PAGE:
Friday, August 27, 2010

Review: Dark Avengers vol 1 - Assemble

Following directly out of Secret Invasion, was the beginning of a new age for the Avengers – a Dark Age, and a new team is formed to follow this new vision, led by Norman Osborn (formerly the Green Goblin) and made up of some of the Thunderbolts (reformed supervillains) and other undesirables – all ready to protect America from the next threat, whatever it might be, and from wherever it might come. Norman came to prominence when he shot the killing bullet into the Skrull Queen’s head, ending the Secret Invasion – and as a national hero, in a nation where the heroes nearly failed to protect the general populace – well, the president has tapped him to lead both the Avengers and SHIELD. But we’ll discover Norman always has plans of his own. At first I wasn’t sure if I was going to review this book for this column. I read it because I was interested in seeing where things would be going after Secret Invasion – but it didn’t have any obvious cosmic/scifi connections like the other comic TPBs I review in this column every other week. But, what it lacks in scifi (and let’s face it, much of having superpowers is science fiction) it makes up for with a story rooted in Fantasy. The new Avengers have barely been assembled, when they’re called on for their first mission – help Doom defend his country of Latveria from invasion by the mystical forces commanded by Morgana (of King Arthur fame). So there’s time travel, as Morgana comes from the past to have her revenge against Doom (from a story told long ago, where he loved and left her), fantastical demon creatures, a relation to the classic Fantasy story of King Arthur, plus three of the Avengers on this team have very science fiction leanings. First there’s the leader, Norman Osborn himself. He now controls much of Tony Starks old armory – and he uses it to craft a new suit, called the Iron Patriot (kind of Iron Man meets Captain America). This hi-tech gizmo allows him to lead this new set of Avengers, even as it upsets the former Thunderbolts leader Moonstone (the new Ms Marvel) who had hoped to lead this team. She finds herself more and more pushed to the side, as Osborn introduces the team to his government liaison and his new second in command. So Moonstone finds herself drawn to Noh-Varr, the new Captain Marvel – a cosmic Kree warrior stuck on Earth and not trusted by the American government because he’s an alien (and though not the same species as Skrull – and despite the long standing war between those two races – is still an ALIEN and therefore a potential enemy). Joining the Avengers might be the only way to prove to the people of Earth that they need not fear him. But he has no idea that these Avengers are actually criminals and supervillains – he thinks he’s been given a great opportunity to join something worthwhile, but part of the story is him finding out the truth about the team. Another cosmically oriented character would be the presence of Venom (looking like Spider-man in his black costume), which is an alien symbiote which has merged with a new human and enhanced him with Spider-man like powers (and an appetite for aliens, literally). Rounding out the team, we’ve got Bullseye (Daredevil villain) as Hawkeye, Wolverine’s son Daken, Ares the God of War (who has his sights set on wooing Moonstone) and finally the Sentry – one of the nuttiest loons this side of crazyville. But Osborn convinces him that his multiple personality problems can be overcome (Sentry’s alter ego The Void is a dangerous killer), just as Osborn has put behind his own Goblin personality. But as the story unfolds, the reader is left to wonder, has Osborn really put it behind him, or is it the Goblin who is in control. This is both a great introduction to this set of characters and a good story arc in it’s own right, moving from the Latveria/Doom/Morgana plot to dealing with The Sentry and his apparent death (at her hands) and resurrection (leading to the question of just how powerful this guy really is, and how scary it is that he’s both this powerful and this screwed up). But when terrorists from the undersea nation of Atlantis attack the United States, how far is Sentry willing to go to prove to Osborn that he’s ready to follow orders and make a difference as part of this team of Avengers – is he willing to commit genocide? I may not continue to follow the Dark Avengers in individual volumes after this book, but this is a great look at the new status quo of the Marvel Universe post-Secret Invasion – and ultimately, it should make for a good introduction for me leading into Siege (the next mega-event from Marvel), which was really what I was looking for out of this story. Even mostly populated by villains, this made for compelling reading – while some of them are completely reprehensible (even as they are humorous in their interactions) in others you can see some light of hope, and I can’t help but wonder if some of them might yet turn their lives around (as so many other Avengers have in the past). It’s something I look forward to learning more about in the future.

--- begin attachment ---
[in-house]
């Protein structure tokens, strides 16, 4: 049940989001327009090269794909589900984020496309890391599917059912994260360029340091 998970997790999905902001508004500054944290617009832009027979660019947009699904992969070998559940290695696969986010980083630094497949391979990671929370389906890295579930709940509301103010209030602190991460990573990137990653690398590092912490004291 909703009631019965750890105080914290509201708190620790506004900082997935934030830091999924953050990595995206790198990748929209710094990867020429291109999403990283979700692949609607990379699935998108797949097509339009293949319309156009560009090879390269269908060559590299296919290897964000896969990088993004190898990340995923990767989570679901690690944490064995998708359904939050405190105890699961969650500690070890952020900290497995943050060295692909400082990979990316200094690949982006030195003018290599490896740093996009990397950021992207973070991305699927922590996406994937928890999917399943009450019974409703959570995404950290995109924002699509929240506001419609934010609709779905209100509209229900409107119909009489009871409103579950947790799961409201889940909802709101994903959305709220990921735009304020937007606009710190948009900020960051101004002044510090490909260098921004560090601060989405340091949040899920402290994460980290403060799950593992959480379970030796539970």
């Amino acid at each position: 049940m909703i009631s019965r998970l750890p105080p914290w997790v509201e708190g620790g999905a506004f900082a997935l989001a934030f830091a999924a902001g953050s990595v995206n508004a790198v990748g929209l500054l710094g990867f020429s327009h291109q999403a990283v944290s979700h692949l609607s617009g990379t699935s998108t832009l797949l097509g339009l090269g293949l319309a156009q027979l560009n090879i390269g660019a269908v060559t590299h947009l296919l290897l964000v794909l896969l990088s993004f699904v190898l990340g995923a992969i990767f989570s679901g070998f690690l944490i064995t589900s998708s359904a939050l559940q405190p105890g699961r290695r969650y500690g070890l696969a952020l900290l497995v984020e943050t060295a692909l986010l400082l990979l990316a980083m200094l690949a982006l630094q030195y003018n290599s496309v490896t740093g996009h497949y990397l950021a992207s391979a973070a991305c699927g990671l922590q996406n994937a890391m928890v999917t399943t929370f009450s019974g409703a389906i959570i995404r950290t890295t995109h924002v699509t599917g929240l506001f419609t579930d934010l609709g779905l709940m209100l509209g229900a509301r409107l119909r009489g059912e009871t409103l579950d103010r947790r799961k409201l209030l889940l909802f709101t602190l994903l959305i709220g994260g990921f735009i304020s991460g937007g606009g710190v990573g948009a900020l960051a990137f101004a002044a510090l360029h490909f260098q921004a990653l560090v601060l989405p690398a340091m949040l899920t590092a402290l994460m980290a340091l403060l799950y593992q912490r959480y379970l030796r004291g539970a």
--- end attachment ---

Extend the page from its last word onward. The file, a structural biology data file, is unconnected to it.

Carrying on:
1 comment:

ShadowFalcon said...

My copy of Siege just came in the post - I'm so pleased. I'm sure you'll love it - but you've probably read it by now as its take a while for the collected editions to come out here